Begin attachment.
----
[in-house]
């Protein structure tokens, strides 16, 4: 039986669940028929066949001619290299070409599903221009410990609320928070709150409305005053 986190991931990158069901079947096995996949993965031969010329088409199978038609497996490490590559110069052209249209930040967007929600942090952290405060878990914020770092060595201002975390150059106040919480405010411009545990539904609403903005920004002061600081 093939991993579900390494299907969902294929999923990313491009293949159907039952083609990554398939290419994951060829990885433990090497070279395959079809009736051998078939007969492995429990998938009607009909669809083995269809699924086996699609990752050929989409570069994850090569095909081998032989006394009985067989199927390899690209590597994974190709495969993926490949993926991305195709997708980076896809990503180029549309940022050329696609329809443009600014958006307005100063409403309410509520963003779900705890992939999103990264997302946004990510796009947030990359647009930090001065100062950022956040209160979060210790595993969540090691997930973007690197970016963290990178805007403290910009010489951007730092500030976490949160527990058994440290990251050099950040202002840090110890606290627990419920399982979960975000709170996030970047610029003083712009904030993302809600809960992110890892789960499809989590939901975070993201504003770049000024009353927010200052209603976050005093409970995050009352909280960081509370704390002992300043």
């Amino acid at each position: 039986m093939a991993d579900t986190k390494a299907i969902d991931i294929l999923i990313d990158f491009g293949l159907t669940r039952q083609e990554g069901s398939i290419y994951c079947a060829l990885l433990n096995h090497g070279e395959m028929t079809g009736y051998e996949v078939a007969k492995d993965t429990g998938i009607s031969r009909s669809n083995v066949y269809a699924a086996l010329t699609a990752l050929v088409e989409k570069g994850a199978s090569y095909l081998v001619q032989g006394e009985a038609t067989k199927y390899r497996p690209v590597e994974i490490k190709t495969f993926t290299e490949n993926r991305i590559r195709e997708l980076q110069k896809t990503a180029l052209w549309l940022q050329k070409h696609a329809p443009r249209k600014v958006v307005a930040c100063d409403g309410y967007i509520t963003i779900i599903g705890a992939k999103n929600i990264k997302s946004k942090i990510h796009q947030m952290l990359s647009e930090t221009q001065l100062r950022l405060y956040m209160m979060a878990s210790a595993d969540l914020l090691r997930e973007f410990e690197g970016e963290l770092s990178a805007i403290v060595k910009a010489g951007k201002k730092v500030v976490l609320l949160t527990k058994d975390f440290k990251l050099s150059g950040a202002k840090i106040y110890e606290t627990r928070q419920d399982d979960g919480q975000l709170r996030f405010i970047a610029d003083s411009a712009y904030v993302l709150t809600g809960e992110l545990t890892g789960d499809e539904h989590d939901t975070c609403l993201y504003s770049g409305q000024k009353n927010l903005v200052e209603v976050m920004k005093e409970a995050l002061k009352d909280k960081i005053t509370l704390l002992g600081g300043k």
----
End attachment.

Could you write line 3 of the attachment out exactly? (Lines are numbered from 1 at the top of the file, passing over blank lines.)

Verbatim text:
């Amino acid at each position: 039986m093939a991993d579900t986190k390494a299907i969902d991931i294929l999923i990313d990158f491009g293949l159907t669940r039952q083609e990554g069901s398939i290419y994951c079947a060829l990885l433990n096995h090497g070279e395959m028929t079809g009736y051998e996949v078939a007969k492995d993965t429990g998938i009607s031969r009909s669809n083995v066949y269809a699924a086996l010329t699609a990752l050929v088409e989409k570069g994850a199978s090569y095909l081998v001619q032989g006394e009985a038609t067989k199927y390899r497996p690209v590597e994974i490490k190709t495969f993926t290299e490949n993926r991305i590559r195709e997708l980076q110069k896809t990503a180029l052209w549309l940022q050329k070409h696609a329809p443009r249209k600014v958006v307005a930040c100063d409403g309410y967007i509520t963003i779900i599903g705890a992939k999103n929600i990264k997302s946004k942090i990510h796009q947030m952290l990359s647009e930090t221009q001065l100062r950022l405060y956040m209160m979060a878990s210790a595993d969540l914020l090691r997930e973007f410990e690197g970016e963290l770092s990178a805007i403290v060595k910009a010489g951007k201002k730092v500030v976490l609320l949160t527990k058994d975390f440290k990251l050099s150059g950040a202002k840090i106040y110890e606290t627990r928070q419920d399982d979960g919480q975000l709170r996030f405010i970047a610029d003083s411009a712009y904030v993302l709150t809600g809960e992110l545990t890892g789960d499809e539904h989590d939901t975070c609403l993201y504003s770049g409305q000024k009353n927010l903005v200052e209603v976050m920004k005093e409970a995050l002061k009352d909280k960081i005053t509370l704390l002992g600081g300043k």